In disguise and accompanied by the ungainly Sam Swann, John befriends Sir Dashwood and gains access to his home and family, including someone from John's past, someone whose exceptional beauty still hypnotises him.
However, evil lurks in hidden corners of Sir Dashwood's opulent home and there seems to be a sinister element behind the infamous Hellfire Club's debaucheries. Is John putting himself and Sam in danger by trying to find out the truth?
©2007 Deryn Lake; (P)2008 Soundings
"Witty, inquisitive, charming and humane... The author cannot write new volumes as quickly as I want to read them" (Steven Saylor)
Gave this one star as I think that is the minimum possible. I have given up on the listen halfway through. The story is simplistic and childish and all the characters are two dimensional and just plain silly. There is no real 'mystery' to the story and it is so ridiculous the way things just pan out that I was beginning to think that it was supposed to be a comedy, 'Carry On' style! However, even in this endeavour it totally fails. It seems the characters are based on the clich? of bumbling red faced wig wearing 18th century fools. I think the author may be trying to emulate Charles Dickens, unfortunately his story telling abilities are on another planet. Sorry to be so negative, but........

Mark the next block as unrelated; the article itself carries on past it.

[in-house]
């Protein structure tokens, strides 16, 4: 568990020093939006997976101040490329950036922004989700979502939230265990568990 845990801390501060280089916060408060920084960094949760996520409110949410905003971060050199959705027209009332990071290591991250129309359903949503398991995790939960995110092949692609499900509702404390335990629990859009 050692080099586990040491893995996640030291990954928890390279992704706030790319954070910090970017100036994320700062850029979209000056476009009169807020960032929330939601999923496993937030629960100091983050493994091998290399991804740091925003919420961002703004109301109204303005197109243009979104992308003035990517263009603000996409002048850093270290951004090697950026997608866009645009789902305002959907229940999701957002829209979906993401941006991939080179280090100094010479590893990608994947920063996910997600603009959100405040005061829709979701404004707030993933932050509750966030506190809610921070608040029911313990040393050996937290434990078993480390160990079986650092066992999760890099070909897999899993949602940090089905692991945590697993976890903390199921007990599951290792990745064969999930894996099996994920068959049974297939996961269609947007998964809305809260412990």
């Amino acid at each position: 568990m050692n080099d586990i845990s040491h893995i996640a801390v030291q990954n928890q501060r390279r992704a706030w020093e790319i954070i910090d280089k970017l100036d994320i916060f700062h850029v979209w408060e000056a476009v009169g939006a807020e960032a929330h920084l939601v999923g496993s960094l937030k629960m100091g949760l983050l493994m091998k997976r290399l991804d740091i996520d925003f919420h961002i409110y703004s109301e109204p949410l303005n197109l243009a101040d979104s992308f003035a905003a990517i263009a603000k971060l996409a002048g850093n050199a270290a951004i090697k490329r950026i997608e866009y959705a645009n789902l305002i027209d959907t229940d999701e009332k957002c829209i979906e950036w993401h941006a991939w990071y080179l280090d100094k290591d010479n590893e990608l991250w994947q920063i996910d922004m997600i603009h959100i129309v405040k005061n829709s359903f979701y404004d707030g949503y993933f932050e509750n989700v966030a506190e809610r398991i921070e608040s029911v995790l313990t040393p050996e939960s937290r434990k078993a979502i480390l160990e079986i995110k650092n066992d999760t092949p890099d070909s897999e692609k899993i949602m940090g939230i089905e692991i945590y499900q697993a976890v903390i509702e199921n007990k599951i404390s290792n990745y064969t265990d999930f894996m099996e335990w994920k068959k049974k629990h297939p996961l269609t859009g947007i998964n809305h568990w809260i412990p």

"Medically inaccurate, risible narrative"
If I had listened to a different book.
About the book: an author should not think of fiction as an opportunity to demonstrate his or her own ignorance of reality. Deryn Lake cannot seem to distinguish primary from tertiary syphilis (there is a difference); despite making some verbal handwaving in that direction. He (or she--I don't know and don't care) appears to have no understanding of medical knowledge and treatment of the era and little understanding of nature of a disease central to the narrative.
As to the characters: the villains are a all mustache twirling, menacing evildoers as obvious as the heavies in silent movies. The hero, despite his claims to medical knowledge, never does more than exclaim, at one point, "I am an apothecary!" (I choked on my coffee at the time and still can't stop mentally giggling about it.) Despite the hero's claims of medical knowledge, he makes no effort towards getting the poor syphilitic victim some treatment for his disease. (I believe mercury was called for in some way.)
Michael Tudor Barnes is one of on my favorite performers and my only reason for picking up this audiobook. Here, though, even he seems not at his best. I attribute this to the material. 4 stars for the fact that he stayed awake.
All of them.
The second half of this book may be the finest written in the English tongue. I will never know. I couldn't finish.
Please, please, more Deryn Lake.
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